You’d be mistaken for thinking that the scope of nanotechnology in medicine is limited to drug delivery. There are a number of nanotechnology-based therapies in development that are aimed at improving wound healing and the repair of damaged tissue through their intrinsic properties itself. Most of these engineering and research activities seek to address the chronic nature of non-healing wounds, such as when dealing with diabetes, and complications that result from them. The use of nanomaterials offers several advantages because of its versatility and customizable nature in terms of physicochemical properties. Their high surface area to volume ratio improves the chances of desirable interaction with the target area and better permeation into the wound. These features have also been shown to facilitate a controlled and sustainable release of therapeutics aimed at speeding up the healing process.
Researchers have been investigating the potential use of silver and zinc oxide nanoparticles in hydrogel-based wound dressings. Such techniques have been found to help reduce inflammation by modulating cytokines and reducing scar formation. Both silver and zinc-based nanomaterials also have varying degrees of antibacterial activity, lowering the risk of wound infection. In vivo studies found that zinc-based composite bandages have higher swelling ability and cytocompatibility, promoting both re-epithelialization and collagen deposition. Unfortunately, both materials are not viable yet because of high toxicity concerns and the need for more research. Carbon-based nanomaterials are more promising in this regard, as findings suggest that derivatives from carbon fullerenes may also serve as therapeutic agents because of antioxidant and anti-inflammatory properties. One study also demonstrated the efficacy of graphene oxide (GO) nanosheets to induce faster healing of infected wounds with photothermal treatment.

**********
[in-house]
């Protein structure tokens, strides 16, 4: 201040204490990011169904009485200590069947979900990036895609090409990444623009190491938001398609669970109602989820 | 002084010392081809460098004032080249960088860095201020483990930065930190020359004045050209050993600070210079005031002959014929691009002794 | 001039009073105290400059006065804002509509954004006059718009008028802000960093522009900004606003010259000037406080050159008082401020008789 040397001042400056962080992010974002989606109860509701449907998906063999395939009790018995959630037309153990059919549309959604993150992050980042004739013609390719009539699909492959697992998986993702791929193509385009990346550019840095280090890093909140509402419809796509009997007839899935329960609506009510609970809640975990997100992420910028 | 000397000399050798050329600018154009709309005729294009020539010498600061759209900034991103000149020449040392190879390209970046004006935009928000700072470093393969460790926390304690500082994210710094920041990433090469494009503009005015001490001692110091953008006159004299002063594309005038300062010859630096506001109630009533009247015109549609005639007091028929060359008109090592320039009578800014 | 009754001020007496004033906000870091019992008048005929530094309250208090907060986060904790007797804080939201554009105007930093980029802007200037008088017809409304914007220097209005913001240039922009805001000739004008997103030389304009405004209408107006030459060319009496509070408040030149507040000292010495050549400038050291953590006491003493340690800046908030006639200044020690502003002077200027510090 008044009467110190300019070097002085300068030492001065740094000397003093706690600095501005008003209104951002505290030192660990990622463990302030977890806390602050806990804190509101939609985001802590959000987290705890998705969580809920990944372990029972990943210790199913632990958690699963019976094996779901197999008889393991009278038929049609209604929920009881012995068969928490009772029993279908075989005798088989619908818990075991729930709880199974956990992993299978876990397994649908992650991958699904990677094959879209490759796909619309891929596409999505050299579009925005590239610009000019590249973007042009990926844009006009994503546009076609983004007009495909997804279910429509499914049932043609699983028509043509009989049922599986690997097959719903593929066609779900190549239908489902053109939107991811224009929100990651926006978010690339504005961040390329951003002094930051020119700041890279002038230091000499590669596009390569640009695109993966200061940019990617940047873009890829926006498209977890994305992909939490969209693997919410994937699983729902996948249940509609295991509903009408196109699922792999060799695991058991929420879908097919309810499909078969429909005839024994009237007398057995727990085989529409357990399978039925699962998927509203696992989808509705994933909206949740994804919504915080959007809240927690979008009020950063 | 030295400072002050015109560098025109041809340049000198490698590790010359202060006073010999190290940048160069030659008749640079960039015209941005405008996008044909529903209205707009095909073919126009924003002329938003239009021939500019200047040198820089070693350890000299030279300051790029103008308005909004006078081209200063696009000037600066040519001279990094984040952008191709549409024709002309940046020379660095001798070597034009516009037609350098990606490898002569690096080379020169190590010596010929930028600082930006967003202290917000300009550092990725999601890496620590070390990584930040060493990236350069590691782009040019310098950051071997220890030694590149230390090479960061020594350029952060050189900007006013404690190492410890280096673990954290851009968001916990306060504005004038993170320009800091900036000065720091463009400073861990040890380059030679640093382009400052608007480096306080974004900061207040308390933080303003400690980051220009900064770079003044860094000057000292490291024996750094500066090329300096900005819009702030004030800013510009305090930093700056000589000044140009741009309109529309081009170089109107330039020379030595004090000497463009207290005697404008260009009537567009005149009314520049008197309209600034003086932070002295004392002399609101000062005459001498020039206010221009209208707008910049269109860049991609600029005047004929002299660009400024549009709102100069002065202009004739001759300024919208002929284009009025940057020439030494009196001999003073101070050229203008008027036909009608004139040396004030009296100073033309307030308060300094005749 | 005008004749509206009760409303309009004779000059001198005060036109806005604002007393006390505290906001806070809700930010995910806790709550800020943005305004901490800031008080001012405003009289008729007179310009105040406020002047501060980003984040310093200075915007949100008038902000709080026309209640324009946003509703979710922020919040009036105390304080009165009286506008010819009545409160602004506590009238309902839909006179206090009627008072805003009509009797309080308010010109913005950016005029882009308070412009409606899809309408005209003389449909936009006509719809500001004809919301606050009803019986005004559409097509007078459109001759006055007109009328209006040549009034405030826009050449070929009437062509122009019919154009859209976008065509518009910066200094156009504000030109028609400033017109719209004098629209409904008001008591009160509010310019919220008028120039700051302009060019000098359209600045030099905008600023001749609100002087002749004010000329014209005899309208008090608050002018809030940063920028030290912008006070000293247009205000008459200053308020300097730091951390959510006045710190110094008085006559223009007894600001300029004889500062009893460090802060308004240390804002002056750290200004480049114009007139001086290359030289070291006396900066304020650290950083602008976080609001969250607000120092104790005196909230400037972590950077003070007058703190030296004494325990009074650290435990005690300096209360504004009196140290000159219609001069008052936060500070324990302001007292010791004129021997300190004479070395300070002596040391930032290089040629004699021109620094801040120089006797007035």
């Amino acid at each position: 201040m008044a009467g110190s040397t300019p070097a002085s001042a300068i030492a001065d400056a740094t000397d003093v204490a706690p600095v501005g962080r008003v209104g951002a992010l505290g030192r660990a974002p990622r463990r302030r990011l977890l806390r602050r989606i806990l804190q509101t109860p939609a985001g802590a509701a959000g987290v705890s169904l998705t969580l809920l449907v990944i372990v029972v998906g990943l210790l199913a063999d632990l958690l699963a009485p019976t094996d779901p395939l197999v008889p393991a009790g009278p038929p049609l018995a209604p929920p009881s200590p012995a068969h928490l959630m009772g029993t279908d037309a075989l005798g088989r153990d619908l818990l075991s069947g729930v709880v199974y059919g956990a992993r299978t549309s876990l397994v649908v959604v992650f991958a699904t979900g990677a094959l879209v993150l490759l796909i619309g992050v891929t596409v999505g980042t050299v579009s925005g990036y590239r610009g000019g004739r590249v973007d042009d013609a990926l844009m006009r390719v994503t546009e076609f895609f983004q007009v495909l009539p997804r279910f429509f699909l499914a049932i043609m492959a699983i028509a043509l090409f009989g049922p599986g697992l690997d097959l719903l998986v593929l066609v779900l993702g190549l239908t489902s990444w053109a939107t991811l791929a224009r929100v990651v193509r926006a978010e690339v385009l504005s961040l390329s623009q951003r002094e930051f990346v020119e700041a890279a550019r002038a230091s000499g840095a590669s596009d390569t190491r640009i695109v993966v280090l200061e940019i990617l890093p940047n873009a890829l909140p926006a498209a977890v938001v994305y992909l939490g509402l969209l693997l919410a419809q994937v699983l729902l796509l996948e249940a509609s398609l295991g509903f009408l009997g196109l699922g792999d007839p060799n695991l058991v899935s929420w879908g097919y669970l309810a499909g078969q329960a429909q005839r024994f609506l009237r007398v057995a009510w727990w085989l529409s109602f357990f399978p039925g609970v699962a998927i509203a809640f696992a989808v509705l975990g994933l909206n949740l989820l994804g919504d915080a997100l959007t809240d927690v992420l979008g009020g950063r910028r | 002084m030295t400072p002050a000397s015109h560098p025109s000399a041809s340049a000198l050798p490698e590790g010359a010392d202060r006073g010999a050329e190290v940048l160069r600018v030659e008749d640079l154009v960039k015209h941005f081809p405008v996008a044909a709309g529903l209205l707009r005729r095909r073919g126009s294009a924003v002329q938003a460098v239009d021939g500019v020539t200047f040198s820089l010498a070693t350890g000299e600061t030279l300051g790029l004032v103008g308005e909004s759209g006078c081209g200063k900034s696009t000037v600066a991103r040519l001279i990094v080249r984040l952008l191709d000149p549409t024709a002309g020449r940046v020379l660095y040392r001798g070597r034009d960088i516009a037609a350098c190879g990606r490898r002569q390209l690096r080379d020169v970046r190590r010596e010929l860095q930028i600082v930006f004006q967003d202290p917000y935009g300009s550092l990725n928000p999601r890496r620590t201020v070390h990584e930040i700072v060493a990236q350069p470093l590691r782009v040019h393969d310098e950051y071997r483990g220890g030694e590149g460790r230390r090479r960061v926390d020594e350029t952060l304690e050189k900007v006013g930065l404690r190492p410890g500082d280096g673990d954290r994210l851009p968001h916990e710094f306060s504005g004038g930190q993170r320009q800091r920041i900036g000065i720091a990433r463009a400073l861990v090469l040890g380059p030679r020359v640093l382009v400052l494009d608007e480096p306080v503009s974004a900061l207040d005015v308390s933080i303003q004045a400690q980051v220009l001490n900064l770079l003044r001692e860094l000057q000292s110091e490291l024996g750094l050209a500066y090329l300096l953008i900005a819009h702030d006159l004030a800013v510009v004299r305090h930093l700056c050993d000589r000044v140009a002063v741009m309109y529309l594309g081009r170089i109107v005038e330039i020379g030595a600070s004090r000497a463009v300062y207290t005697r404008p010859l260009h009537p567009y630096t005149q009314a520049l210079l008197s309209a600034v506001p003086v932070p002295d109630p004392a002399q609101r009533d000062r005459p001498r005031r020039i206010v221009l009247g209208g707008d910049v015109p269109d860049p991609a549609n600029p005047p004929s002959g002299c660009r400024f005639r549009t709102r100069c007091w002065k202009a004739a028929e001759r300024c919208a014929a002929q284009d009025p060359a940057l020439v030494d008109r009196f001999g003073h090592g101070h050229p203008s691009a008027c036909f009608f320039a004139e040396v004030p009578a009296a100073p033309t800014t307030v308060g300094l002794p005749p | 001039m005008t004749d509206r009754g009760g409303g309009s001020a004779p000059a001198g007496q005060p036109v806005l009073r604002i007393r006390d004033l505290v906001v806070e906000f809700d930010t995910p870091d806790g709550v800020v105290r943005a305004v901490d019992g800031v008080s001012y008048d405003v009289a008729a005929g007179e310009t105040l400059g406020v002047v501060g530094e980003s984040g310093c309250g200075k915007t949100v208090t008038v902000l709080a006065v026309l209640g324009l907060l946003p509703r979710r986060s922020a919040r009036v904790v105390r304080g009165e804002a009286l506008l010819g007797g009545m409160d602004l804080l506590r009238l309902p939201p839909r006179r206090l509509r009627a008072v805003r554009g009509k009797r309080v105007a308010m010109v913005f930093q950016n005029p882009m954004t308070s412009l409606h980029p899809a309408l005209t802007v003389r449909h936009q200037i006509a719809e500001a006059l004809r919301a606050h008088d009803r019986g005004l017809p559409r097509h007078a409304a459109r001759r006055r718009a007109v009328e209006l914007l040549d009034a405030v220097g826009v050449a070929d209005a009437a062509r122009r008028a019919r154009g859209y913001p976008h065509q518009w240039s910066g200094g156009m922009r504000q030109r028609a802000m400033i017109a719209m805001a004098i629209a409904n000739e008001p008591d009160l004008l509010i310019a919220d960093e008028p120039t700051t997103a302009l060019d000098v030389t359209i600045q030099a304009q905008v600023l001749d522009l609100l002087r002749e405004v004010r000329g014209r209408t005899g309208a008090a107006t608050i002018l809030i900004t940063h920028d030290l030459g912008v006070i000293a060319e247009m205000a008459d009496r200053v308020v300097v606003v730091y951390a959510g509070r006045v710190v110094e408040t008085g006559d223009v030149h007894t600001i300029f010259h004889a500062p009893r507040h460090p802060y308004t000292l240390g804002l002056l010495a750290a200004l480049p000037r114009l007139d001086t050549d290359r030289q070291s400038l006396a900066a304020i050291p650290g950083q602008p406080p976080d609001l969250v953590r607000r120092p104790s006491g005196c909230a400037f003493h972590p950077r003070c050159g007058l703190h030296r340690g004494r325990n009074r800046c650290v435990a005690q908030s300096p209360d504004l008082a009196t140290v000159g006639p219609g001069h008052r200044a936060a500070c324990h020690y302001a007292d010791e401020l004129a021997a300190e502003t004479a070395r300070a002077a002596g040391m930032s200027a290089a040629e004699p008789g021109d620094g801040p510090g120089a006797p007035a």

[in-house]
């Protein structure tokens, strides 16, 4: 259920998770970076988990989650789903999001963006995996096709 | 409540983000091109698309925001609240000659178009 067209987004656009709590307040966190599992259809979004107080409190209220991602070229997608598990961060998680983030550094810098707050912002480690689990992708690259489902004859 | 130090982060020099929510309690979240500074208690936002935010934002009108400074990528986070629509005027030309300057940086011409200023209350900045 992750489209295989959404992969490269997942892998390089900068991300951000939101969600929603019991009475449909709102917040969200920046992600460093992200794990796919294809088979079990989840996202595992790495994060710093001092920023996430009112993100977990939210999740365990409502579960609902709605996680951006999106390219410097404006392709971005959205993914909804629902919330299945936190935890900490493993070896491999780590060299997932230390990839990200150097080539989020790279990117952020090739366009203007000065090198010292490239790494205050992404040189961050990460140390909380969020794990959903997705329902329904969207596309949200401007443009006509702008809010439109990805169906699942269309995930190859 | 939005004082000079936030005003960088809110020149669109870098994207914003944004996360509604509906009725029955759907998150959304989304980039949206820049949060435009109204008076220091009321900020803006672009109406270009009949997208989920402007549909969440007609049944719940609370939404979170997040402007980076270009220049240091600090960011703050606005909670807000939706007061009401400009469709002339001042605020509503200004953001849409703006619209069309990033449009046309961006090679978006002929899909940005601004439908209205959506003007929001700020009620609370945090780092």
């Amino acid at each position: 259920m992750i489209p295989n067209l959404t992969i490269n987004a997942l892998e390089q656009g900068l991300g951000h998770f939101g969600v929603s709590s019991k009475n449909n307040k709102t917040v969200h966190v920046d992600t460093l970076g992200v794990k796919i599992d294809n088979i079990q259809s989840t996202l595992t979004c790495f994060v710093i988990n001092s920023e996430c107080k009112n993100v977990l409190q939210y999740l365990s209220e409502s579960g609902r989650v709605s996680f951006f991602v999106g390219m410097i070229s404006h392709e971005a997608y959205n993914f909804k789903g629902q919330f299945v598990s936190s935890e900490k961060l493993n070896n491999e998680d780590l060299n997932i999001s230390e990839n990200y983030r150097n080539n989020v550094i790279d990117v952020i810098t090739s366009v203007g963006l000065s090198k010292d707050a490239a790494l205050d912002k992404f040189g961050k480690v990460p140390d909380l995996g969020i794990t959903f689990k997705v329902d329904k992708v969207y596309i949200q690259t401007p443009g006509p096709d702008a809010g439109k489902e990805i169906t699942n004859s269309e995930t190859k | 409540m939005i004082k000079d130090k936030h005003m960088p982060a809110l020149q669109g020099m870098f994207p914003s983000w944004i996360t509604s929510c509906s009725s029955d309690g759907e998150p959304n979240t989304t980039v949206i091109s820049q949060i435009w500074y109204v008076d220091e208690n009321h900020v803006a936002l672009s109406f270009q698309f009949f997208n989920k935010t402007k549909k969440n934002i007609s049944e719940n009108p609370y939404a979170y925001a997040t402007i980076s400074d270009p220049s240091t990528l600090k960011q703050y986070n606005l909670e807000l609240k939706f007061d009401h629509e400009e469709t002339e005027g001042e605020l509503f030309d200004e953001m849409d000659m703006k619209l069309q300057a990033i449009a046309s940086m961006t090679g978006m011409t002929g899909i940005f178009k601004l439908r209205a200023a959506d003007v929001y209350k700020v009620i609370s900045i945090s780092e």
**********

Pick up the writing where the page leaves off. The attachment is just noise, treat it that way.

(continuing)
Other areas of interest include the use of nitric oxide containing nanocarriers, nanofibers incorporated with growth factor, stem cell incorporated nanoscaffolds, nanogenerators in bandages to apply electrical pulses, and so on.
When it comes to cancer treatment, radiotherapy and chemotherapy have been the mainstay for decades. While patient outcomes have improved greatly, there are still limitations to treatment. Medications used to inhibit and destroy cancer cells are indiscriminate, also damaging healthy cells, causing a whole range of side effects. Combining nanocarriers or nanovehicles with chemotherapy could greatly improve the efficacy of treatment while lowering such undesirable consequences. Smart nanocarriers could release medications in response to specific chemical cues, such as when they locate protein markers associated with malignant growth. This could also open new avenues of chemotherapy treatment, as it would permit the use of more effective drugs that cannot be used at present because of the risk of threatening side effects.